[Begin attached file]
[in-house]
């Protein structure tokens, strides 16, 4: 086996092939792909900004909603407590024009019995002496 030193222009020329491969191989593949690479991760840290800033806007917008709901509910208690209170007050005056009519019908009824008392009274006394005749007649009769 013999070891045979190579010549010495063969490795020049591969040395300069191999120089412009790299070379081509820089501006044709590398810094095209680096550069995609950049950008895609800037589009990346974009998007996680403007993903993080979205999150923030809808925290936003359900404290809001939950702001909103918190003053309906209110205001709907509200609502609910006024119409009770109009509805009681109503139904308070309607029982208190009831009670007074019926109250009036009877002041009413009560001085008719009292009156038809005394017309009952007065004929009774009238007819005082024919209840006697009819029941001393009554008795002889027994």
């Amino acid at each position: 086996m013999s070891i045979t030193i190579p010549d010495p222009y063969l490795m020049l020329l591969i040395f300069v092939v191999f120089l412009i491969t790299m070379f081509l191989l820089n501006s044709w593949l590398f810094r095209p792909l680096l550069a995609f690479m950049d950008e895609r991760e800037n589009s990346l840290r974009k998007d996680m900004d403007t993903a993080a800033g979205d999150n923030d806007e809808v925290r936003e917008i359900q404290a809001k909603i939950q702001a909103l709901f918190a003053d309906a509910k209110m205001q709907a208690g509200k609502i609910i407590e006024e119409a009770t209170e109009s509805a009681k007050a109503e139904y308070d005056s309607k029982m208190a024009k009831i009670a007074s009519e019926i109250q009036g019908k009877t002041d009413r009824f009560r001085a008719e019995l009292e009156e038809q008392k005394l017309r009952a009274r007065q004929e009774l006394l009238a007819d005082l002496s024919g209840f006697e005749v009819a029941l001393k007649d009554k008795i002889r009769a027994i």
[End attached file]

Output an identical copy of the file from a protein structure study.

[in-house]
């Protein structure tokens, strides 16, 4: 086996092939792909900004909603407590024009019995002496 030193222009020329491969191989593949690479991760840290800033806007917008709901509910208690209170007050005056009519019908009824008392009274006394005749007649009769 013999070891045979190579010549010495063969490795020049591969040395300069191999120089412009790299070379081509820089501006044709590398810094095209680096550069995609950049950008895609800037589009990346974009998007996680403007993903993080979205999150923030809808925290936003359900404290809001939950702001909103918190003053309906209110205001709907509200609502609910006024119409009770109009509805009681109503139904308070309607029982208190009831009670007074019926109250009036009877002041009413009560001085008719009292009156038809005394017309009952007065004929009774009238007819005082024919209840006697009819029941001393009554008795002889027994």
């Amino acid at each position: 086996m013999s070891i045979t030193i190579p010549d010495p222009y063969l490795m020049l020329l591969i040395f300069v092939v191999f120089l412009i491969t790299m070379f081509l191989l820089n501006s044709w593949l590398f810094r095209p792909l680096l550069a995609f690479m950049d950008e895609r991760e800037n589009s990346l840290r974009k998007d996680m900004d403007t993903a993080a800033g979205d999150n923030d806007e809808v925290r936003e917008i359900q404290a809001k909603i939950q702001a909103l709901f918190a003053d309906a509910k209110m205001q709907a208690g509200k609502i609910i407590e006024e119409a009770t209170e109009s509805a009681k007050a109503e139904y308070d005056s309607k029982m208190a024009k009831i009670a007074s009519e019926i109250q009036g019908k009877t002041d009413r009824f009560r001085a008719e019995l009292e009156e038809q008392k005394l017309r009952a009274r007065q004929e009774l006394l009238a007819d005082l002496s024919g209840f006697e005749v009819a029941l001393k007649d009554k008795i002889r009769a027994i």